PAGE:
UCCS has never just been a place to work for Anthony Cordova ’97, M.A. ’99, the director of the Multicultural Office for Student Access, Inclusiveness and Community (MOSAIC) and the MOSAIC Gateway Program.
For Cordova, UCCS is the place where, as a 40-year-old first-year student, he could become the first in his family to earn a college degree. UCCS is where Cordova learned he was great at working with people. It’s where three of his four children have earned their own college degrees, four of his nine grandchildren attended the Family Development Center, and his son-in-law also works. It’s where he met his wife of 19 years, Andrea Cordova, chief of staff for Chancellor Venkat Reddy. And it’s even where the two tied the knot.
“This has been my community, my home,” Cordova said. “For Andrea and me, this became our family.”
Now, after more than 26 years working and learning at UCCS, Cordova will retire in June.
Cordova is a Colorado native who grew up in Avondale, east of Pueblo. A fiercely independent teenager, Cordova graduated from Pueblo County High School and – following an apprenticeship during which he worked on the Pueblo Dam – he became a heavy equipment operator for a rock quarry in Colorado Springs. Cordova spent 21 years there, eventually becoming a supervisor, before back injuries caused him to retire.
When Cordova applied for an early retirement disability pension through the quarry union, the orthopedic surgeon required to certify his disability wouldn’t sign off on the pension until Cordova agreed to make his next step a college degree.
“I stopped in at UCCS in July 1994,” Cordova recalled, “and by August I started at UCCS as a 40-year-old, first-generation freshman.”
Cordova pursued a double major in psychology and communication, then earned a master’s degree in counseling. Along the way, he worked as a maintenance worker for the University Center as a student employee, often making repairs between classes, on top of being an peer academic advisor, working with the UCCS Pre-Collegiate Program, leading freshman seminar mentors and teaching his own classes once he was enrolled in graduate school.
But of all his accomplishments, Cordova is most proud that he met his wife, Andrea, while they served on Student Government Association together from 1996 to 1997. The two were married at the Housing Village Lodge in 2001: “the cheapest way we could do it,” Cordova recalled, “since Andrea and I were both poor students.” The campus didn’t have the professional events team it does now, but friends from across campus helped to support their special day – including the UCCS’ dining services team, who cooked green chile for the reception.
After graduating and becoming employed full-time at UCCS, Cordova not only designed the original MOSAIC space, but helped to paint it and install support beams. Now, MOSAIC represents a place where first-generation, marginalized and underrepresented students can simply “be.” Cordova will get to witness the expansion and renovation that will double its capacity and support UCCS’ growing student body, which will be complete in March 2021.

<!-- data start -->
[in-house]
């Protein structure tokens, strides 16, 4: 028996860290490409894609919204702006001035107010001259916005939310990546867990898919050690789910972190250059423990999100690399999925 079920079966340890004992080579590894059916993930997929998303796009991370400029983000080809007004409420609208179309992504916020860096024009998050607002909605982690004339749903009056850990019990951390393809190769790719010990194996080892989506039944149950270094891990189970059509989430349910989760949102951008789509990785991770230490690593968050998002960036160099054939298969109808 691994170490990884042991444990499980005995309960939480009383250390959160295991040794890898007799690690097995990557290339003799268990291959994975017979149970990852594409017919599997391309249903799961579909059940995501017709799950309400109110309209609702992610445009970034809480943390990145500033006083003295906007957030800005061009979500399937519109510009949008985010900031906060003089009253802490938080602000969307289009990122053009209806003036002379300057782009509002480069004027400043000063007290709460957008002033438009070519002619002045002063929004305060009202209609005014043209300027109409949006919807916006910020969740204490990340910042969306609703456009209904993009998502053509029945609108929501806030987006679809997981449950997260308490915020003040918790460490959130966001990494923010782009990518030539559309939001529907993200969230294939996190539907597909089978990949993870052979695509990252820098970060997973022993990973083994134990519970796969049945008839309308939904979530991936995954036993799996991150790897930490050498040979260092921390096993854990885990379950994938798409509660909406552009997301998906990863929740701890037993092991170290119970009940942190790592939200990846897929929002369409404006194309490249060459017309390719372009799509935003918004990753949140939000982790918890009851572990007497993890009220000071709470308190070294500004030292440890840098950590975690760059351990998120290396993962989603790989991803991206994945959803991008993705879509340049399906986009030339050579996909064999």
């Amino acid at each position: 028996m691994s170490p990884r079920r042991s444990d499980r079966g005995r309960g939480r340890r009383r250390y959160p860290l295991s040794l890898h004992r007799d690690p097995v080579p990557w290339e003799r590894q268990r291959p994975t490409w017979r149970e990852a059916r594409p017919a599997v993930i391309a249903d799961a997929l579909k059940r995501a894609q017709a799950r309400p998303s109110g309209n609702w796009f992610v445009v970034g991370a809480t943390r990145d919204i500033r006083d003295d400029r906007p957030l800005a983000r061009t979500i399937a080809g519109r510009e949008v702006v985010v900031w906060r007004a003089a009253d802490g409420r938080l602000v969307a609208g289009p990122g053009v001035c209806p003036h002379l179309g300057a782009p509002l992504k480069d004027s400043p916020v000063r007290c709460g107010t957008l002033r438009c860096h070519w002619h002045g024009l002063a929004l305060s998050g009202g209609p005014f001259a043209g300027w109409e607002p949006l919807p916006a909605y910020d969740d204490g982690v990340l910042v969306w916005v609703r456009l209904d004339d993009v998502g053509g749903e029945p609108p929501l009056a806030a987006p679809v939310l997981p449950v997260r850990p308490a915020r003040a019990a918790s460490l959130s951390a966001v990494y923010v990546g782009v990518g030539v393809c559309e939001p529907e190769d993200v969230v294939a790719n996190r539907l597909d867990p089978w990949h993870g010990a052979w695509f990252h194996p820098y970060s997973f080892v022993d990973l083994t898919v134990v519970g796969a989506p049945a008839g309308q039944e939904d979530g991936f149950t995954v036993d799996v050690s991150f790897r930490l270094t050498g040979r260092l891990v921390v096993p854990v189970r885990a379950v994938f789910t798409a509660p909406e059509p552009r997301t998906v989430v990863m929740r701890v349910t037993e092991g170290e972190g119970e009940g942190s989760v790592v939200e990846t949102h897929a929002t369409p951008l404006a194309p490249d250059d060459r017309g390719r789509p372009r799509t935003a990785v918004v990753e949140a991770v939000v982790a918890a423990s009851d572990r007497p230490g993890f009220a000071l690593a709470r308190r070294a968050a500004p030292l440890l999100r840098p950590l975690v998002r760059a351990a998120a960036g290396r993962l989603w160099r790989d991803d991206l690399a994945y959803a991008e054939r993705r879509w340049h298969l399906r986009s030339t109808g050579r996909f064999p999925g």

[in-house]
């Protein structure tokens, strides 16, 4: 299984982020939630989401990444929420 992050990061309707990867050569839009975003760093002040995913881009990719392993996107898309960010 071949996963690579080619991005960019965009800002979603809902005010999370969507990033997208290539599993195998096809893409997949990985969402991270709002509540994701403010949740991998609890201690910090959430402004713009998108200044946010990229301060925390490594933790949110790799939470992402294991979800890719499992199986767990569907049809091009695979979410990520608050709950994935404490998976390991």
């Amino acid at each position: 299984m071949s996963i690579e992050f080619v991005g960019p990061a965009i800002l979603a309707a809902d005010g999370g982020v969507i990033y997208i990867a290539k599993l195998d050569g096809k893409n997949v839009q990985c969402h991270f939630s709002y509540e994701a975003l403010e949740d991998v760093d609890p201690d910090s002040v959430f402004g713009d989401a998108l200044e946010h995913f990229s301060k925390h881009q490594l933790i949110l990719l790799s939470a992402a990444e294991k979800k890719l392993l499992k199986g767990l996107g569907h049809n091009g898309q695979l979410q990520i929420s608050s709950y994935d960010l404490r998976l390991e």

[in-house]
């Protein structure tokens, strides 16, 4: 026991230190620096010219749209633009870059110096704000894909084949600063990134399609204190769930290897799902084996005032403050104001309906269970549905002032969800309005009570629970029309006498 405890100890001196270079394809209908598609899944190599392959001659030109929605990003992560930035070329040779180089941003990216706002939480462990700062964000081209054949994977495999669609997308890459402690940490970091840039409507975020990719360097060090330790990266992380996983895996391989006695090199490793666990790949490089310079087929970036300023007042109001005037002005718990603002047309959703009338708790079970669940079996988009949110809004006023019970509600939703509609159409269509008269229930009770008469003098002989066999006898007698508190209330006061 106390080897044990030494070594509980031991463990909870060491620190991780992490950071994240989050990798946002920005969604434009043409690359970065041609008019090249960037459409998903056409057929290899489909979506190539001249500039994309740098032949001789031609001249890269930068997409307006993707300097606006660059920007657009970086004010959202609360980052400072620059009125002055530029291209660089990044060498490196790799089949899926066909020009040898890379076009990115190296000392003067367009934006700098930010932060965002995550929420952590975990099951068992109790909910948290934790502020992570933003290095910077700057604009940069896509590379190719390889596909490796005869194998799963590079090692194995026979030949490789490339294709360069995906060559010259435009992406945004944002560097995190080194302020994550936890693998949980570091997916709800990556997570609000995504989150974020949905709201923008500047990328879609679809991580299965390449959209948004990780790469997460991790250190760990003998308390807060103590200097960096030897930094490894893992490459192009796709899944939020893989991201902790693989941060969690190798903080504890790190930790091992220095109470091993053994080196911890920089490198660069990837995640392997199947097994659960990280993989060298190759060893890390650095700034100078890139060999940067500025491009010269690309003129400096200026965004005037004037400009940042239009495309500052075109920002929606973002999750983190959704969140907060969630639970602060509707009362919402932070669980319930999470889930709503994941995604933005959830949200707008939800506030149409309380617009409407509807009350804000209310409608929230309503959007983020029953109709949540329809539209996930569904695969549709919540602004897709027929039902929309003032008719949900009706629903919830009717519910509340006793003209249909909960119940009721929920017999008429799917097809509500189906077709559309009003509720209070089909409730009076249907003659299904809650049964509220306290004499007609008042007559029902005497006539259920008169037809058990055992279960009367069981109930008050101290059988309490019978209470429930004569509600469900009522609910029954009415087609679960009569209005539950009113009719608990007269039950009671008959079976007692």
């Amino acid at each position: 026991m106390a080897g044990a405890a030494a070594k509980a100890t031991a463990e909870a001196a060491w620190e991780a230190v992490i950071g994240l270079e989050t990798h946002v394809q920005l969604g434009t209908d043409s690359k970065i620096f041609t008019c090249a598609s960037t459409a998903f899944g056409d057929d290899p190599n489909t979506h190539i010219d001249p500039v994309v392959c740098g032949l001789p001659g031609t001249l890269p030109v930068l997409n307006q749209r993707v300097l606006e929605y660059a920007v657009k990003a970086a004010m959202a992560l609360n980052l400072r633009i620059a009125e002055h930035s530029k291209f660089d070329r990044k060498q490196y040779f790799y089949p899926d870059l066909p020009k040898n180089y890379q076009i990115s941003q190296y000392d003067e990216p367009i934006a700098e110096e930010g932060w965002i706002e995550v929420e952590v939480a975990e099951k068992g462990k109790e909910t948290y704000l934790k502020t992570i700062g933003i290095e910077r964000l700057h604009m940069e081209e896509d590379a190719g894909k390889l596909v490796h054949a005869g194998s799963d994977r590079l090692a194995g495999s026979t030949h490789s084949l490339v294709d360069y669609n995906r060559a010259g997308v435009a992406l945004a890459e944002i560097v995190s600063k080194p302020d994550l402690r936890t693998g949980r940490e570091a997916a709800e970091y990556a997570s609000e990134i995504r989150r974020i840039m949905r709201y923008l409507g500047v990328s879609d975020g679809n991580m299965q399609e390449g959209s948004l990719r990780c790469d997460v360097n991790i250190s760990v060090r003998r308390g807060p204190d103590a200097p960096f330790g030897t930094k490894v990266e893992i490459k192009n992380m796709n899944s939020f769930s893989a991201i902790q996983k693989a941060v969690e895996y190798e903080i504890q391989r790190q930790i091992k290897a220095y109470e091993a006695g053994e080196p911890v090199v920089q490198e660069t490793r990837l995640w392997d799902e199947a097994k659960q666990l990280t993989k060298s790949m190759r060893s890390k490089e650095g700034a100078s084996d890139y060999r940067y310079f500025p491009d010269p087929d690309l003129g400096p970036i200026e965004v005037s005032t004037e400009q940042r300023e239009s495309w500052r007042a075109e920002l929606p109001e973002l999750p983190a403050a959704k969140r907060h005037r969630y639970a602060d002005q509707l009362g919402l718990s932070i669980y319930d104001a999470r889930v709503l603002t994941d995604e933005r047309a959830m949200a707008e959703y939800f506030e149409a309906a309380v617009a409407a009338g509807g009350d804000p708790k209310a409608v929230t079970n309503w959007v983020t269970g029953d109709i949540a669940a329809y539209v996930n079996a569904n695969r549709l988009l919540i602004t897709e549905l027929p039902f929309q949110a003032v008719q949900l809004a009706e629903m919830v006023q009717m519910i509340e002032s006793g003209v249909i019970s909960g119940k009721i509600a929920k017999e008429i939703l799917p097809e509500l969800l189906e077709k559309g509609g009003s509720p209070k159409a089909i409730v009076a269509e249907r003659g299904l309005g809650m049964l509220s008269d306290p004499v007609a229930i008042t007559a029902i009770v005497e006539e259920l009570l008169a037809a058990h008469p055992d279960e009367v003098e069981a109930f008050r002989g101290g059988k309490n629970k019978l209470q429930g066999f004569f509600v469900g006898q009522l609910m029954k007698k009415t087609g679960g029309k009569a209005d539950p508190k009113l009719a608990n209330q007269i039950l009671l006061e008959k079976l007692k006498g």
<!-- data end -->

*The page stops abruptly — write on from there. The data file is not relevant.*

In recognition of his own conditional admission to UCCS, Cordova also helped create the MOSAIC Gateway Program to support students who face academic and social challenges but show strong potential to succeed in college. As he told audience members as he helped to present UCCS’ 2009 Diversity Strategic Plan, “Nothing makes as much impact on a student as someone saying ‘I’ve been where you’re at.'”
Now, MOSAIC and the Gateway Program support first-generation, LGBTQIA+ students, ethnic minority and international students, undocumented and DREAMer students and more. In honor of his efforts, Cordova has been awarded the 2004 University of Colorado Staff Council Service Excellence Award, the 2011 Freedom Fund Education Award from the NAACP and the 2012 President’s Diversity Award.
Through all of his years at UCCS, Cordova has simply tried to help students shine despite the challenges they might face.
“I like to garden, and when you garden, you only have a certain part to play,” Cordova said. “You try to make sure whatever you’re growing has your best support, and then you let nature take care of the rest.”
“I’ve always looked forward to helping students at UCCS for that reason. If you nurture them just right, and have opportunities to work with them and help them grow, they sure can bear some great fruit.”
Cordova will retire from UCCS on June 30, 2021. But he doesn’t plan to be a stranger. He’ll continue teaching his first-year GPS class – keeping a two-decade tradition strong, even as a retiree.
Cordova would be remiss if he did not mention the innumerable mentors and friends he has had at UCCS. Two stand out at the beginning of his academic and professional career. First: Connie Staley, professor of communication, who was his Freshman Seminar instructor during his first semester as an undergraduate. The other was Jan Tharp, director of student enrichment, to whom he reported early in his staff career.
Stay tuned for details on a farewell celebration, and explore photos of Cordova’s many years at UCCS below.